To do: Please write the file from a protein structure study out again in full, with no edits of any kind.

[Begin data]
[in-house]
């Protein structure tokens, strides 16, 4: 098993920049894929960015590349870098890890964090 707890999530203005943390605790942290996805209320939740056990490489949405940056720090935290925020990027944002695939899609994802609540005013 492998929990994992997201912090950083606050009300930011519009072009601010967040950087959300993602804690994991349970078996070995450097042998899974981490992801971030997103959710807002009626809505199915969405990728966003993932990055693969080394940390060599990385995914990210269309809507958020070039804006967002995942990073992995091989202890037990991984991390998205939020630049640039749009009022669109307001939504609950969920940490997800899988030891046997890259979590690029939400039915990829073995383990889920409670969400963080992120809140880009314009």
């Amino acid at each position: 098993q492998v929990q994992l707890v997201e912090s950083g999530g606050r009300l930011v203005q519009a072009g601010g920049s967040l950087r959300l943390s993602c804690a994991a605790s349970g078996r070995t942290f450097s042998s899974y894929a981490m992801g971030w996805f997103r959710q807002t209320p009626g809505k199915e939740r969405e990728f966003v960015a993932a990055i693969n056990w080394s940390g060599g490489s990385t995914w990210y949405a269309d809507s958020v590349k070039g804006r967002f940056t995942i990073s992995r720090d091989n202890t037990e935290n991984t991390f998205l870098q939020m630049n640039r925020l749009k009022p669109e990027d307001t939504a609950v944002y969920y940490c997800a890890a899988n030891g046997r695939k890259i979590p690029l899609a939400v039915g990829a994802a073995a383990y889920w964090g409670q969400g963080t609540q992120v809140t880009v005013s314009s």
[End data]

[in-house]
């Protein structure tokens, strides 16, 4: 098993920049894929960015590349870098890890964090 707890999530203005943390605790942290996805209320939740056990490489949405940056720090935290925020990027944002695939899609994802609540005013 492998929990994992997201912090950083606050009300930011519009072009601010967040950087959300993602804690994991349970078996070995450097042998899974981490992801971030997103959710807002009626809505199915969405990728966003993932990055693969080394940390060599990385995914990210269309809507958020070039804006967002995942990073992995091989202890037990991984991390998205939020630049640039749009009022669109307001939504609950969920940490997800899988030891046997890259979590690029939400039915990829073995383990889920409670969400963080992120809140880009314009």
């Amino acid at each position: 098993q492998v929990q994992l707890v997201e912090s950083g999530g606050r009300l930011v203005q519009a072009g601010g920049s967040l950087r959300l943390s993602c804690a994991a605790s349970g078996r070995t942290f450097s042998s899974y894929a981490m992801g971030w996805f997103r959710q807002t209320p009626g809505k199915e939740r969405e990728f966003v960015a993932a990055i693969n056990w080394s940390g060599g490489s990385t995914w990210y949405a269309d809507s958020v590349k070039g804006r967002f940056t995942i990073s992995r720090d091989n202890t037990e935290n991984t991390f998205l870098q939020m630049n640039r925020l749009k009022p669109e990027d307001t939504a609950v944002y969920y940490c997800a890890a899988n030891g046997r695939k890259i979590p690029l899609a939400v039915g990829a994802a073995a383990y889920w964090g409670q969400g963080t609540q992120v809140t880009v005013s314009s």